Images, Thoughts on Travel, Equipment and Techniques that somehow relate to Nature & Wildlife Photography.

Posts tagged “techniques

Black and White

Yellowstone Church, IR Filter, B&W

Old Yellowstone Church, Colorado,  color converted to B & W  with addition of IR preset in Lightroom

Black and white photography allows us to catch a glimpse of something different, colors are replaced by shades and gradations, a million grays, pure whites, blacks and shadows so deep you can get lost in them. (more…)

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When Bad Weather Isn’t

Evening light fades with a few clouds, doesn’t seem too threatening so off to bed.  Sometime in the night it starts with the wind rustling and sighing through the trees.  Then there is a swishing and scampering across the camper roof as if an assemblage of mice were dancing, probably the wind scattering leaves.  The gusts get stronger and other than the sound of wind the night becomes silent.  First light comes late and seems subdued but we are in a high mountain valley surrounded by higher peaks, the sun always seems overdue.  A look outside is at first a shock and then the giddy realization, snow!  Just a few inches, 3 or 4 but enough to transform the fall beauty we came to photograph into something more magical.   There is an adage that tells us that bad weather makes for good photography.  Does it?  As in all things it depends on what the subject is and what the photographer is trying to capture.

Fresh new snow decorates an autumn landscape along the Cimarron River in the Uncompahgre Range; wilderness; Uncompahgre National

Fresh new snow decorates an autumn landscape along the Cimarron River in the Uncompahgre Range.

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Spray and Pray

Great Egret [Casmerodius albus]

Great Egret in flight over Panama’s Pacific Coast

What is it with some photographers?  Just because a camera is capable of X number of frames per second does that mean it should always be fired at that rate?  Here is what I’m really wondering about… (more…)


Listen to Nature

Living in the city one loses most sense of nature but after living for many years in the rural foothills of Colorado which most people call the boonies, in a landscape of pinyon juniper forests, undeveloped wild lands and mountains all around, my senses have been intensified.  Its easier to see, to smell and  touch. Its easier to hear, easier to listen.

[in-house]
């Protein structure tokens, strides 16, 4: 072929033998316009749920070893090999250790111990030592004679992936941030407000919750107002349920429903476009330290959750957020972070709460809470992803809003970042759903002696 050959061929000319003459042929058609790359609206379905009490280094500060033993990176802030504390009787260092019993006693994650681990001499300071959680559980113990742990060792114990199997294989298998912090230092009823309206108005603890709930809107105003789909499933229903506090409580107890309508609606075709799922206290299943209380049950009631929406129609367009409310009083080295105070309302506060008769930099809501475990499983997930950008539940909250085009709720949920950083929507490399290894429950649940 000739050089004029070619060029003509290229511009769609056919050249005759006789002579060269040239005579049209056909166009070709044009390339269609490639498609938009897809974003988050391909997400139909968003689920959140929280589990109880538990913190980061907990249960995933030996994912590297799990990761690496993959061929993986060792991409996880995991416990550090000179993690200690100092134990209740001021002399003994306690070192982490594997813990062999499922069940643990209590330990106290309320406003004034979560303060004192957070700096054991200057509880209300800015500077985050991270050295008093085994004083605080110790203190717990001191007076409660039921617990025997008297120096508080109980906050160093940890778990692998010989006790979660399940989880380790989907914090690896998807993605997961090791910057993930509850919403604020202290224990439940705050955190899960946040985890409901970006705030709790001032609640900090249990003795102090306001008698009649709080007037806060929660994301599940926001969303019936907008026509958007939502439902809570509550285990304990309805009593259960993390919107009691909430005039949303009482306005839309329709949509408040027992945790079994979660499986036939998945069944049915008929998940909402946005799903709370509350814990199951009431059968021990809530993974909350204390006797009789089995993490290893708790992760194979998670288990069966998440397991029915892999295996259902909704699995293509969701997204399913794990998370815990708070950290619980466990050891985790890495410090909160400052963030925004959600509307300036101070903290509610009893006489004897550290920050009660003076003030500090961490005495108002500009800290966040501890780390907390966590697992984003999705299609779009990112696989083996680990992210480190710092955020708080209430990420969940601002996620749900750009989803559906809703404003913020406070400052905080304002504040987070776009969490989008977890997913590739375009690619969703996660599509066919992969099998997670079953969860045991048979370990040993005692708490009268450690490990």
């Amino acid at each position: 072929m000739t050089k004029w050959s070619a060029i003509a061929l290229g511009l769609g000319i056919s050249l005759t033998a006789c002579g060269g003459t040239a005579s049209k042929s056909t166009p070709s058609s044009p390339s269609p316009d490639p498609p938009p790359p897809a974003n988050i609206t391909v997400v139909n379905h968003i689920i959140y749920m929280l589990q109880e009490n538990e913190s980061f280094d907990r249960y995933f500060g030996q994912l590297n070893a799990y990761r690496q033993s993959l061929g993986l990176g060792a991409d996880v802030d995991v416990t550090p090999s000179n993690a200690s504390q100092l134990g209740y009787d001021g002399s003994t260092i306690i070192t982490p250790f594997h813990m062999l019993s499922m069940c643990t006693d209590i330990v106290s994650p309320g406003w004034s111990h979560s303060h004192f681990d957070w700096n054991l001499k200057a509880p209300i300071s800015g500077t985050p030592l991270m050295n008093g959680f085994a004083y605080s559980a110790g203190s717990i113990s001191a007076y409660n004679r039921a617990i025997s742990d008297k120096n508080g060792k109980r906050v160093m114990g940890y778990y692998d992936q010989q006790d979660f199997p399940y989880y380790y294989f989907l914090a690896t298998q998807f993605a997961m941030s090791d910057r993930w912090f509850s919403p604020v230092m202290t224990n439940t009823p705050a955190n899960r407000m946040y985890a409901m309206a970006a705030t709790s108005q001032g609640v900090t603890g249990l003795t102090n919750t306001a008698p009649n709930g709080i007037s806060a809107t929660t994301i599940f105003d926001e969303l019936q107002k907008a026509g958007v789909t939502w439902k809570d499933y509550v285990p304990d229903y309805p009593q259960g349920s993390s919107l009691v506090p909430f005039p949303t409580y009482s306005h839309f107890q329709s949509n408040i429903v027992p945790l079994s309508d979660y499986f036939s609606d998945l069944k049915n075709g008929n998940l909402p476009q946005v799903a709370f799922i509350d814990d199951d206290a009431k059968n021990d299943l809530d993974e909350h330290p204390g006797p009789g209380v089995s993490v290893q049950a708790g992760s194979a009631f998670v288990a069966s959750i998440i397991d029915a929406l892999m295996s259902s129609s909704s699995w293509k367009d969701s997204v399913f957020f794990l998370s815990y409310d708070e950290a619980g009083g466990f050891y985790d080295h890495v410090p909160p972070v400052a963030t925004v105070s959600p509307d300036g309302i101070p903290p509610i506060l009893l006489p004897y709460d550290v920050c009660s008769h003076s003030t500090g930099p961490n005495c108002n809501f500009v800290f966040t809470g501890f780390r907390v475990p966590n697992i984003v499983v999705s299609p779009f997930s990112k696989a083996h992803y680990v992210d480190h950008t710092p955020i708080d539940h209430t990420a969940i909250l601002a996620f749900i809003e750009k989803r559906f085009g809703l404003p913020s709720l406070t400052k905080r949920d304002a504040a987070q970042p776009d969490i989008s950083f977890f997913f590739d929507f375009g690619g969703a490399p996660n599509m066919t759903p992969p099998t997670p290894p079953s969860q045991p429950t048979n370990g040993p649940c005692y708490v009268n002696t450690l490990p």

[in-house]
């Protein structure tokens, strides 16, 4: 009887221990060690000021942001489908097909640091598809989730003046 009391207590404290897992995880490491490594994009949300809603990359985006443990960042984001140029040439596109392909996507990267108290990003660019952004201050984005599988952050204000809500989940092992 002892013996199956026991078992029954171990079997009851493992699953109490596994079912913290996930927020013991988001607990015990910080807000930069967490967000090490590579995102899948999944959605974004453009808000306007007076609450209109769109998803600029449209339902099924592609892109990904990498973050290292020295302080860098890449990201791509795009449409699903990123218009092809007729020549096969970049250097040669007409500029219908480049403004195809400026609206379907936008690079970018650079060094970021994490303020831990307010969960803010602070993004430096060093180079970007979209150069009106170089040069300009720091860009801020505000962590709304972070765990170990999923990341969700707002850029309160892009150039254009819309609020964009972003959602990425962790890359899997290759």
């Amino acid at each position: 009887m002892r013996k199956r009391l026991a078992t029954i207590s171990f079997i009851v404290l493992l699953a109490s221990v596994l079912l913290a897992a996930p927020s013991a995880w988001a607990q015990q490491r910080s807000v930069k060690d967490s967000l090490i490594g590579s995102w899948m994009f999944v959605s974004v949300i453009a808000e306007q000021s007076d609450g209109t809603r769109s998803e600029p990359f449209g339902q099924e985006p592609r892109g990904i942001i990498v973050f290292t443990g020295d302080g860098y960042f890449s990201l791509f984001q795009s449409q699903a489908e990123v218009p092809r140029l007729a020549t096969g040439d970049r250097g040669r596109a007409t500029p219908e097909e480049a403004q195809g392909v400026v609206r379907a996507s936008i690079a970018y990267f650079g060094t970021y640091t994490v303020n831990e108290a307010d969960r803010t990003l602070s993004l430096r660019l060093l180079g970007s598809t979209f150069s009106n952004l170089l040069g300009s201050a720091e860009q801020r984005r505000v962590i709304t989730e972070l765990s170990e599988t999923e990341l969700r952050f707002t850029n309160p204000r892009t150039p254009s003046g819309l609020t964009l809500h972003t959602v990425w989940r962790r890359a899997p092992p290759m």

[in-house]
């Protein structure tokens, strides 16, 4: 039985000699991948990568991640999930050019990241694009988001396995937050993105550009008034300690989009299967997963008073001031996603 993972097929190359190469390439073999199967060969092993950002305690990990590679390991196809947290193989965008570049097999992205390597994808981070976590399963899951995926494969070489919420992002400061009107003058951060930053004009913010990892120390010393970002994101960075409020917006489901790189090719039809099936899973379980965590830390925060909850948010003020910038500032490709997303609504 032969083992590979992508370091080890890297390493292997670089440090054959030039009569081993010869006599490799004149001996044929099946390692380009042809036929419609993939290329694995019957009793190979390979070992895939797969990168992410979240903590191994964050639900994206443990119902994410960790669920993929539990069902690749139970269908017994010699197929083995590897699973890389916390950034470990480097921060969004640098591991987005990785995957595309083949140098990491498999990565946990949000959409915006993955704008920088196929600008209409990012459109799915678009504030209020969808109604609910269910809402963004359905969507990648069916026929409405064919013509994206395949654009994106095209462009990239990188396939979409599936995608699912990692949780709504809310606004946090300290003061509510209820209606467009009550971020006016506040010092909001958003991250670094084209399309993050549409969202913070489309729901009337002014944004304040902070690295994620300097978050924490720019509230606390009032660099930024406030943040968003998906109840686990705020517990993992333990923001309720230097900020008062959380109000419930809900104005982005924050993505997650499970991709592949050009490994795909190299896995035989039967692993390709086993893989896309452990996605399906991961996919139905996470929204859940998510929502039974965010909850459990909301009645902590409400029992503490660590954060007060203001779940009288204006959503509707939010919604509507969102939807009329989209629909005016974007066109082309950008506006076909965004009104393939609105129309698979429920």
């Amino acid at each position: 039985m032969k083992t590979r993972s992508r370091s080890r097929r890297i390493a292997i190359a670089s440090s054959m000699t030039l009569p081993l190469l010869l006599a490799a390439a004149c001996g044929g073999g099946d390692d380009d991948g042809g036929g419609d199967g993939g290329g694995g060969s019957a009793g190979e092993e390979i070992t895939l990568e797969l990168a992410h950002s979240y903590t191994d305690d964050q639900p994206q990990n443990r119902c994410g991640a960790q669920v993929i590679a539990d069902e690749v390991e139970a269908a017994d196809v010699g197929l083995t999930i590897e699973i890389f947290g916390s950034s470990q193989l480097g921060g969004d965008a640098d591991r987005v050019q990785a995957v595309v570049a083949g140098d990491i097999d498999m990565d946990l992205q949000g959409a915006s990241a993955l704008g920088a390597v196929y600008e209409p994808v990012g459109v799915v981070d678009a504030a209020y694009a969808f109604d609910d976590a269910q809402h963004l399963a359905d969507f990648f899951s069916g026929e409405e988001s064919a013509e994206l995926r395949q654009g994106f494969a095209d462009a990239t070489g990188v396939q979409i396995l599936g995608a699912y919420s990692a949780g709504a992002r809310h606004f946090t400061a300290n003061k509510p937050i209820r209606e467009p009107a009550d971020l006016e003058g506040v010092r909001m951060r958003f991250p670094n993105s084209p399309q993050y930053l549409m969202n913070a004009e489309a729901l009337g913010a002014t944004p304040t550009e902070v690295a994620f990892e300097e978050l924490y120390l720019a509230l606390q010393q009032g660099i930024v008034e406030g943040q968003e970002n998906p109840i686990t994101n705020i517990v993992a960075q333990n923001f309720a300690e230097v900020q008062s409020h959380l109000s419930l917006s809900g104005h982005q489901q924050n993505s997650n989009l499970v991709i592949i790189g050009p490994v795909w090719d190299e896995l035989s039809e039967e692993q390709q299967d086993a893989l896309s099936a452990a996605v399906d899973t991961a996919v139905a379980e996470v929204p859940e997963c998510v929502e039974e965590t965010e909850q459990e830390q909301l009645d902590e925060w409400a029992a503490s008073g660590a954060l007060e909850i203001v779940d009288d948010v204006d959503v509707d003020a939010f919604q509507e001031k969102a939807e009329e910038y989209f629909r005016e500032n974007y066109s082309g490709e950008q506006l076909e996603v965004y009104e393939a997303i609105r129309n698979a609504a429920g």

Rock Squirrel

With pine sap & dirt-caked mouth, Rock Squirrel [Spermophilus variegatus] pauses to listen while eating a green pinyon pine cone.

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Closer still

Macro photography adds a wonderful dimension that allows us to see beyond the norm, no matter what your interests may be, natural or man made.  And you don’t have to spend a lot of time traveling, backyards offer a huge number of potential subjects.  Don’t have a yard, head to a nearby park.  Let’s see what we need to have some fun with this.

Now you need to have a SLR(single lens reflex camera), film or digital because there are a  few lens options you might want to explore.  Having said that, a “normal” (not macro, which just has built in extension to focus close) lens can work for many macro applications.  Starting with the simplest and generally least expensive way to get a closer view is to use screw- on lenses usually called diopters.  They come in increasing magnifications, listed as +1,+2, +3, etc.  These can be stacked for additional magnification, start with the strongest next to the lens, add the next strongest and so on.  Easy to use but with a very real caution, adding another layer of glass to even a good lens can degrade the resulting image.  The best of the diopter add- ons are two-element lenses and are corrected to give better edge to edge sharpness and will give better results than the less expensive single element lenses.  Nikon no longer makes their iteration of these but they are still available on line.  Canon still manufactures a two-element supplementary lens.

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